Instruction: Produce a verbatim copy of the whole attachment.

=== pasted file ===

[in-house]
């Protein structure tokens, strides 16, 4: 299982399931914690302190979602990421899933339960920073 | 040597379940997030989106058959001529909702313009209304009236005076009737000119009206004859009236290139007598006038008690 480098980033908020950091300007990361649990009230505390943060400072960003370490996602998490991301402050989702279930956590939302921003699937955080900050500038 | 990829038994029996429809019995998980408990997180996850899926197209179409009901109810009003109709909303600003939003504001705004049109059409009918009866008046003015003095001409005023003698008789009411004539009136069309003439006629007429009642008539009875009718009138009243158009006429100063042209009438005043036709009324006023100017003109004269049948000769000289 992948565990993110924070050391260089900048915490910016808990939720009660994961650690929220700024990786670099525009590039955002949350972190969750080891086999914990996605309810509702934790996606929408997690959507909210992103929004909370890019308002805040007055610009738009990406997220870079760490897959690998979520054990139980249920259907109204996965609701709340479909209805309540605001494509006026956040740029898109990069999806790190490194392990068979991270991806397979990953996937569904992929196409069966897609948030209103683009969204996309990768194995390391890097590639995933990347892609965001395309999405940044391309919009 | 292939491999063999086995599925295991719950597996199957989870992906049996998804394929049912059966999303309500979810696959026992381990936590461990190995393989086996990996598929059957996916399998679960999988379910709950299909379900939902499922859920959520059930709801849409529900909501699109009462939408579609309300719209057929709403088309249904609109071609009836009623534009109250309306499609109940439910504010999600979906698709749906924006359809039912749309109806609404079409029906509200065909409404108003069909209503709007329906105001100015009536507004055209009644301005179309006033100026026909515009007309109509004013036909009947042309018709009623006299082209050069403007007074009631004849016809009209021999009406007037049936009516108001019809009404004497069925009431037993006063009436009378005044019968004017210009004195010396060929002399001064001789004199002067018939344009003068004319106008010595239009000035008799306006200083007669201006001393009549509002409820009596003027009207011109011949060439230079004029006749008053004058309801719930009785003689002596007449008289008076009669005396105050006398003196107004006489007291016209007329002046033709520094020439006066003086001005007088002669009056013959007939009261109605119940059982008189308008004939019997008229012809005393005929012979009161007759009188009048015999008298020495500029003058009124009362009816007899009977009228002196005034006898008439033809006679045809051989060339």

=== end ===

[in-house]
């Protein structure tokens, strides 16, 4: 299982399931914690302190979602990421899933339960920073 | 040597379940997030989106058959001529909702313009209304009236005076009737000119009206004859009236290139007598006038008690 480098980033908020950091300007990361649990009230505390943060400072960003370490996602998490991301402050989702279930956590939302921003699937955080900050500038 | 990829038994029996429809019995998980408990997180996850899926197209179409009901109810009003109709909303600003939003504001705004049109059409009918009866008046003015003095001409005023003698008789009411004539009136069309003439006629007429009642008539009875009718009138009243158009006429100063042209009438005043036709009324006023100017003109004269049948000769000289 992948565990993110924070050391260089900048915490910016808990939720009660994961650690929220700024990786670099525009590039955002949350972190969750080891086999914990996605309810509702934790996606929408997690959507909210992103929004909370890019308002805040007055610009738009990406997220870079760490897959690998979520054990139980249920259907109204996965609701709340479909209805309540605001494509006026956040740029898109990069999806790190490194392990068979991270991806397979990953996937569904992929196409069966897609948030209103683009969204996309990768194995390391890097590639995933990347892609965001395309999405940044391309919009 | 292939491999063999086995599925295991719950597996199957989870992906049996998804394929049912059966999303309500979810696959026992381990936590461990190995393989086996990996598929059957996916399998679960999988379910709950299909379900939902499922859920959520059930709801849409529900909501699109009462939408579609309300719209057929709403088309249904609109071609009836009623534009109250309306499609109940439910504010999600979906698709749906924006359809039912749309109806609404079409029906509200065909409404108003069909209503709007329906105001100015009536507004055209009644301005179309006033100026026909515009007309109509004013036909009947042309018709009623006299082209050069403007007074009631004849016809009209021999009406007037049936009516108001019809009404004497069925009431037993006063009436009378005044019968004017210009004195010396060929002399001064001789004199002067018939344009003068004319106008010595239009000035008799306006200083007669201006001393009549509002409820009596003027009207011109011949060439230079004029006749008053004058309801719930009785003689002596007449008289008076009669005396105050006398003196107004006489007291016209007329002046033709520094020439006066003086001005007088002669009056013959007939009261109605119940059982008189308008004939019997008229012809005393005929012979009161007759009188009048015999008298020495500029003058009124009362009816007899009977009228002196005034006898008439033809006679045809051989060339």